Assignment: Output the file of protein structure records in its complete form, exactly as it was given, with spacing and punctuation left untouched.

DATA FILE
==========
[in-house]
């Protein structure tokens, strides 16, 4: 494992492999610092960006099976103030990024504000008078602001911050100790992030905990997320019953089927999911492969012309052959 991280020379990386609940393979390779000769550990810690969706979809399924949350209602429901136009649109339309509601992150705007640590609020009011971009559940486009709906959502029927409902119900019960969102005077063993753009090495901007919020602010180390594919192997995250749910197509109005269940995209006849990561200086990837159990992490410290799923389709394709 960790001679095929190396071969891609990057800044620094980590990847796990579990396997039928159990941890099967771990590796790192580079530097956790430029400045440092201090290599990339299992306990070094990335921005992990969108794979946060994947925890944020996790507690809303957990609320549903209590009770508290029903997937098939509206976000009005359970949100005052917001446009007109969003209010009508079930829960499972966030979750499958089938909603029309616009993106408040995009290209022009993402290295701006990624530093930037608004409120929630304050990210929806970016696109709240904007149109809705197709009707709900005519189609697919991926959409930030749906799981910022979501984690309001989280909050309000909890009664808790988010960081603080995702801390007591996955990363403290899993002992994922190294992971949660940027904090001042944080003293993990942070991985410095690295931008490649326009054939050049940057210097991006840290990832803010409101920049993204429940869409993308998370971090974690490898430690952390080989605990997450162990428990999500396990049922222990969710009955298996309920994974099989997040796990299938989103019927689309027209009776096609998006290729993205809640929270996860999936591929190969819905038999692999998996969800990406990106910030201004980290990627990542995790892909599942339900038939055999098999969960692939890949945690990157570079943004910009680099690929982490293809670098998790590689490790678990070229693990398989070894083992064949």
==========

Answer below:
[in-house]
């Protein structure tokens, strides 16, 4: 494992492999610092960006099976103030990024504000008078602001911050100790992030905990997320019953089927999911492969012309052959 991280020379990386609940393979390779000769550990810690969706979809399924949350209602429901136009649109339309509601992150705007640590609020009011971009559940486009709906959502029927409902119900019960969102005077063993753009090495901007919020602010180390594919192997995250749910197509109005269940995209006849990561200086990837159990992490410290799923389709394709 960790001679095929190396071969891609990057800044620094980590990847796990579990396997039928159990941890099967771990590796790192580079530097956790430029400045440092201090290599990339299992306990070094990335921005992990969108794979946060994947925890944020996790507690809303957990609320549903209590009770508290029903997937098939509206976000009005359970949100005052917001446009007109969003209010009508079930829960499972966030979750499958089938909603029309616009993106408040995009290209022009993402290295701006990624530093930037608004409120929630304050990210929806970016696109709240904007149109809705197709009707709900005519189609697919991926959409930030749906799981910022979501984690309001989280909050309000909890009664808790988010960081603080995702801390007591996955990363403290899993002992994922190294992971949660940027904090001042944080003293993990942070991985410095690295931008490649326009054939050049940057210097991006840290990832803010409101920049993204429940869409993308998370971090974690490898430690952390080989605990997450162990428990999500396990049922222990969710009955298996309920994974099989997040796990299938989103019927689309027209009776096609998006290729993205809640929270996860999936591929190969819905038999692999998996969800990406990106910030201004980290990627990542995790892909599942339900038939055999098999969960692939890949945690990157570079943004910009680099690929982490293809670098998790590689490790678990070229693990398989070894083992064949």